Garda Benacus

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In a setting near Lake Garda, room and half board are an inexpensive $49.00

Thursday, May 3rd, 2012

Lake Garda, Italy’s largest lake, was originally named Garda Benacus by the Romans.

Of Glacial origin, It is distinguished by the intense blue color of its water. Lake Garda, Italy’s largest lake, was originally named Garda Benacus by the Romans. Nearby Moniga del Garda is a quaint village comprised of ancient streets dominated by a castle and bell tower. The crenellated boundary walls preserve lookout towers. The Villa Brunata is poised near the town’s main square, its elegant façade and portico face a century-old park. The parish church of San Michele was rebuilt in the 7th century, its interior reveals a beautifully sculpted Pieta.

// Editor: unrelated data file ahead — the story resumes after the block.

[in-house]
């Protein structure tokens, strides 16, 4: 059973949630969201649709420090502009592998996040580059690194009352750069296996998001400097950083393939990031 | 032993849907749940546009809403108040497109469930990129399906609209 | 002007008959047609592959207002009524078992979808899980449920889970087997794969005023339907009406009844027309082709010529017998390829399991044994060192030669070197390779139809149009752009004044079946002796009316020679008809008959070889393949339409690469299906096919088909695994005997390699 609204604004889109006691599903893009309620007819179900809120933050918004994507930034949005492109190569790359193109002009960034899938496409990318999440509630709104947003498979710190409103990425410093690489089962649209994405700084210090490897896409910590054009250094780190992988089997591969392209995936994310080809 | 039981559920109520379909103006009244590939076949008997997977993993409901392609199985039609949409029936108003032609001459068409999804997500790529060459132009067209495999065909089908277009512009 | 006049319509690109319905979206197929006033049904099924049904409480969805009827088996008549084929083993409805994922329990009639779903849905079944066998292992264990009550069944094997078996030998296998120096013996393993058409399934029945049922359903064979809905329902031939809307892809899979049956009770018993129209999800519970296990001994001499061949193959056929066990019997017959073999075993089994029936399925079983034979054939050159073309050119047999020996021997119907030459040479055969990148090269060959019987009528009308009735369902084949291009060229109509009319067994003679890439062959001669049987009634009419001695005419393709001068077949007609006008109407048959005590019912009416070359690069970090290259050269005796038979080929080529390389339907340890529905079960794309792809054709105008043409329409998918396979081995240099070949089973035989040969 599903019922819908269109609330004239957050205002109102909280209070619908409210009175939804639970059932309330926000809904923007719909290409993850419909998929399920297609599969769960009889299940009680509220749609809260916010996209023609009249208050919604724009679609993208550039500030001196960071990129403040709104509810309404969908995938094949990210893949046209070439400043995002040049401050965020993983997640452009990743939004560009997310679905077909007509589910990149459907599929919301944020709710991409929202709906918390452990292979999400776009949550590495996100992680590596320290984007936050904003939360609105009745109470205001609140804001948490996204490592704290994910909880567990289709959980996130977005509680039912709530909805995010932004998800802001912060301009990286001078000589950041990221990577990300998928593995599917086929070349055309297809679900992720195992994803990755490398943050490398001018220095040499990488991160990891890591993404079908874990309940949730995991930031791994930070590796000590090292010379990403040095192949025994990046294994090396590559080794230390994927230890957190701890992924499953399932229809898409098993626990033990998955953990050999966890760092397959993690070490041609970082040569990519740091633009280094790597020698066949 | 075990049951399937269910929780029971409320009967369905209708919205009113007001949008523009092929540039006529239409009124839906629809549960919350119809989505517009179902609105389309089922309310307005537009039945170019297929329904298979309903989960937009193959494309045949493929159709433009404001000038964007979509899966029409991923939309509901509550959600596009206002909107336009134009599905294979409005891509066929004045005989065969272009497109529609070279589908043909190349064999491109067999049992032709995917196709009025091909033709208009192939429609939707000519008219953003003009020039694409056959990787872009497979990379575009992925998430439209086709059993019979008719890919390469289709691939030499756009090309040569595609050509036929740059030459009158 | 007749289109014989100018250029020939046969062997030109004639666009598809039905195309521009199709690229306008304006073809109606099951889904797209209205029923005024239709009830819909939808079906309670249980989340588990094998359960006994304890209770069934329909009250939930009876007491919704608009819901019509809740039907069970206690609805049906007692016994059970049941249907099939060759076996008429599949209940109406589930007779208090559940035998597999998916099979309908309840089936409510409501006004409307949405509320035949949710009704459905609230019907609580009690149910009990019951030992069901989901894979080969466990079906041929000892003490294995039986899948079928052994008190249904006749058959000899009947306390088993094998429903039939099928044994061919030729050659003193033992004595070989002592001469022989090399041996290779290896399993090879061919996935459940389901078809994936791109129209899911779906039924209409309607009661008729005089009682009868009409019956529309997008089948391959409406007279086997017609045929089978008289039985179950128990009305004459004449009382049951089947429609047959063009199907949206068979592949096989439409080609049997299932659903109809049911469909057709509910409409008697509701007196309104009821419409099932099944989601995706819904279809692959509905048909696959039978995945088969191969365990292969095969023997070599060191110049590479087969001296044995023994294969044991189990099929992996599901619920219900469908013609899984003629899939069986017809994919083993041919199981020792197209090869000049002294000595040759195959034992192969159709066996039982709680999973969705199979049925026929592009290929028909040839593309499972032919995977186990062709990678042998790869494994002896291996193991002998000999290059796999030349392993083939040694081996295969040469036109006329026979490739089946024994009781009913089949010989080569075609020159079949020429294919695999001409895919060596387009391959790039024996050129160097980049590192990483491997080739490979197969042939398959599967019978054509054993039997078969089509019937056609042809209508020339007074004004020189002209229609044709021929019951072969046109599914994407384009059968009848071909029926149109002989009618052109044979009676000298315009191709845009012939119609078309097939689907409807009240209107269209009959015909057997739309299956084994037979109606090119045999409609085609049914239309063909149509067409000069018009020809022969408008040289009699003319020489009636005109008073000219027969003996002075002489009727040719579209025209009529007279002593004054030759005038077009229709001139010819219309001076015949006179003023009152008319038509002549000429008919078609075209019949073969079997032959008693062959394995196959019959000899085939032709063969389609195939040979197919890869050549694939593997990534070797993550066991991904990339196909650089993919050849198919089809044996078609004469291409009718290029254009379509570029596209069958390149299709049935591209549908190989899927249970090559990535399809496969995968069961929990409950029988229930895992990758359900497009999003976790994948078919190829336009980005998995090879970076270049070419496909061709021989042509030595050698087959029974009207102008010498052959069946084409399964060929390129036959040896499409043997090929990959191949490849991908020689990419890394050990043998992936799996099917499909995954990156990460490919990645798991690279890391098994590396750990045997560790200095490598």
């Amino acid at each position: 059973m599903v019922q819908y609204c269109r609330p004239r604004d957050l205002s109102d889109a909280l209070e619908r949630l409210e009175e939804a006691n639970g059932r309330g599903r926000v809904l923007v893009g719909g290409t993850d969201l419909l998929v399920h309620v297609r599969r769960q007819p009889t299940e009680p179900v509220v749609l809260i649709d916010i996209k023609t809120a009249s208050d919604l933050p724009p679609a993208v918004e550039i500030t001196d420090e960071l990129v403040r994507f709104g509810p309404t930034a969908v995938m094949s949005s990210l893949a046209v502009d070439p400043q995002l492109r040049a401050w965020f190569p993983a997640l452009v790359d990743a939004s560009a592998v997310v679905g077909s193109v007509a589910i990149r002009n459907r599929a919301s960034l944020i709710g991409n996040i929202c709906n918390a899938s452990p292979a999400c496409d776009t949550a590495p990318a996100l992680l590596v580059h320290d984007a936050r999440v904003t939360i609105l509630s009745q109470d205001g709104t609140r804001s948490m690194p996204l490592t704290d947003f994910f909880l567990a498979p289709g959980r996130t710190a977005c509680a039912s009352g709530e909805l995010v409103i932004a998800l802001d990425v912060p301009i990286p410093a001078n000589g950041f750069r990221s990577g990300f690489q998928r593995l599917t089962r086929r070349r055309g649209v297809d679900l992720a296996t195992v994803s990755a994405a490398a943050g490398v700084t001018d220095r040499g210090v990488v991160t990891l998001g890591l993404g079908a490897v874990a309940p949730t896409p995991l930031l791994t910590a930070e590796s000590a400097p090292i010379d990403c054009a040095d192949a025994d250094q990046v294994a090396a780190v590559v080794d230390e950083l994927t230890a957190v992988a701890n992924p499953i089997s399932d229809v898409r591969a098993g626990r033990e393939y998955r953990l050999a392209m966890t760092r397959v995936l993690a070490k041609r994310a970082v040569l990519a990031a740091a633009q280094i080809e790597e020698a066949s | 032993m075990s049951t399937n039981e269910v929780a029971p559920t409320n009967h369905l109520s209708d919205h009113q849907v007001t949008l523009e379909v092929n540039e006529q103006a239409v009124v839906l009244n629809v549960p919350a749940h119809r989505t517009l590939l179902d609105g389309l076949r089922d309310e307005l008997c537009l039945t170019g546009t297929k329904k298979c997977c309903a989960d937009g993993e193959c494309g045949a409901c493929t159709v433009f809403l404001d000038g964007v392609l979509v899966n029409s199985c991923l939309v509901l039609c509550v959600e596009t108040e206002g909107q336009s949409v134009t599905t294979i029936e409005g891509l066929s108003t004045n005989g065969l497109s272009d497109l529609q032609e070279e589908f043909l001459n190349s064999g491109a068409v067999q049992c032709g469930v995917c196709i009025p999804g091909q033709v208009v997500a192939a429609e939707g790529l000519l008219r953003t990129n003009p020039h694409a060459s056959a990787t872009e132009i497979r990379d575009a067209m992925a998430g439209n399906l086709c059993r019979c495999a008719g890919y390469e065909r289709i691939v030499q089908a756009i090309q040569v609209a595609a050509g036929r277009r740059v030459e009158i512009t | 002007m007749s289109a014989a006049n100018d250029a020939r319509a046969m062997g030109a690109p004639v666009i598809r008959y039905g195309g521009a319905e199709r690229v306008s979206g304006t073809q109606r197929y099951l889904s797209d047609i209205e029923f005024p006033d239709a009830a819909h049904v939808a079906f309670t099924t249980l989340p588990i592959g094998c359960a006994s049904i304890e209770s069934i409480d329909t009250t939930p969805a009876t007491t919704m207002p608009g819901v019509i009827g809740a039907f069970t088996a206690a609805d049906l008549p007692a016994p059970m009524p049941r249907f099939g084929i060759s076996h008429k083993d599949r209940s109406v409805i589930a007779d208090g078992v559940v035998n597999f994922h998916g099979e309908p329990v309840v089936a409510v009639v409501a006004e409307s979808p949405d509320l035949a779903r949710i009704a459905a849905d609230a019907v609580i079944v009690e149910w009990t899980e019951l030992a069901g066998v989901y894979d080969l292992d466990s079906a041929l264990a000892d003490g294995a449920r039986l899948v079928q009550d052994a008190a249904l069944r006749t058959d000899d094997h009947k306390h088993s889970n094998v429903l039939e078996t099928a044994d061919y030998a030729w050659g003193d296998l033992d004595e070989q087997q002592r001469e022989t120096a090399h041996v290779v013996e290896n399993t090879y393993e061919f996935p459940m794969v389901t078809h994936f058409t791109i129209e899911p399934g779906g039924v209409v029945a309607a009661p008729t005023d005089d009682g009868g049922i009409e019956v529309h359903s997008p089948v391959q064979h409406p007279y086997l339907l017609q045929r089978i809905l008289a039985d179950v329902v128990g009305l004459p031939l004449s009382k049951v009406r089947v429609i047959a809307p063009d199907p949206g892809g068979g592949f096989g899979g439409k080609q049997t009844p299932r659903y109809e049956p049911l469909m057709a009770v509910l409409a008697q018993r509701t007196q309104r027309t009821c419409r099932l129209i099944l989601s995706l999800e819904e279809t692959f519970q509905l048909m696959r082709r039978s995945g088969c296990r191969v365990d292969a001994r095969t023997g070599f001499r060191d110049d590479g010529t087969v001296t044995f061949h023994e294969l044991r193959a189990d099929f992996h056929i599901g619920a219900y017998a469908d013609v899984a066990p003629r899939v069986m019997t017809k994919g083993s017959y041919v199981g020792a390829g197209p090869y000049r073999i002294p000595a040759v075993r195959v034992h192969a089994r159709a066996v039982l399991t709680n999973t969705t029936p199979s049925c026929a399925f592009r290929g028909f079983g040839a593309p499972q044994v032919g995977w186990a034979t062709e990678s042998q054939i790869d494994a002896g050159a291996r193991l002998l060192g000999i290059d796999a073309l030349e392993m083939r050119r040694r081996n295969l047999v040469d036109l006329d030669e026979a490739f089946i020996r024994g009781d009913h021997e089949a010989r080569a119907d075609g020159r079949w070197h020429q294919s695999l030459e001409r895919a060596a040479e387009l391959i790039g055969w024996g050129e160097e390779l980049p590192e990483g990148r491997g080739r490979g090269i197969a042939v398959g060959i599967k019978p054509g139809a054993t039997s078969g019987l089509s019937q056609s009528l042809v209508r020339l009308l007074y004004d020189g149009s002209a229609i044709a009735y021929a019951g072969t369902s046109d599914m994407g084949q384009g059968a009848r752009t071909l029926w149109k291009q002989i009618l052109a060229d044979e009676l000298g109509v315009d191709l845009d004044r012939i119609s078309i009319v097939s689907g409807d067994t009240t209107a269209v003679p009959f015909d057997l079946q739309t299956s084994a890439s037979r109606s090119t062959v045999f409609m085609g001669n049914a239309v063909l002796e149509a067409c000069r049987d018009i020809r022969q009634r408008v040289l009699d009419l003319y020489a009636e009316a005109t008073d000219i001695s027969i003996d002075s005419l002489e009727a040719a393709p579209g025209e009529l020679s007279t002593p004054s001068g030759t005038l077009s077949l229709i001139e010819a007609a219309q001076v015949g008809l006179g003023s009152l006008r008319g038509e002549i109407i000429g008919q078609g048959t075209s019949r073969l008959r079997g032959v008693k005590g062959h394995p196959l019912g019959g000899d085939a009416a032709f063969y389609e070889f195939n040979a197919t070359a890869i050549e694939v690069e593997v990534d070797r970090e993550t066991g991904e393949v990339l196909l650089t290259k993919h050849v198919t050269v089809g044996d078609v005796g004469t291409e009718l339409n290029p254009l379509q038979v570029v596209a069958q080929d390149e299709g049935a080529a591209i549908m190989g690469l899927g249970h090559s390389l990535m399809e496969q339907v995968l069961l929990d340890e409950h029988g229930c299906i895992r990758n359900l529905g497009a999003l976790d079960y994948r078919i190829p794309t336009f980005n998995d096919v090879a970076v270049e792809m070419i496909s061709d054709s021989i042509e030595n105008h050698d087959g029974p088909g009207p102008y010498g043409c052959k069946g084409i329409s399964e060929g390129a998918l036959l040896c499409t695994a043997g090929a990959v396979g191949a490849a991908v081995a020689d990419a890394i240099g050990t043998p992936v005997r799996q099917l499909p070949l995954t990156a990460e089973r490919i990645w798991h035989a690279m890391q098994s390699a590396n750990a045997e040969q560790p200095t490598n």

The town recently renovated its “passeggiata” and port and increased ferry connections across the lake. On the outskirts of town, Grotte di Catullo are Roman ruins (once a villa) set on a hillside of ancient olive groves.

In the immediate vicinity, Malcesine is a picturesque gem and the locale of the cable car to Monte Baldo with its wonderful views of the lake. Sirmione is noted for its Roman ruins and the Rocca Scaligera. A classic example of a medieval castle, the imposing structure is accentuated by battlemented towers and a drawbridge.

For more information: Monasteries of Italy.com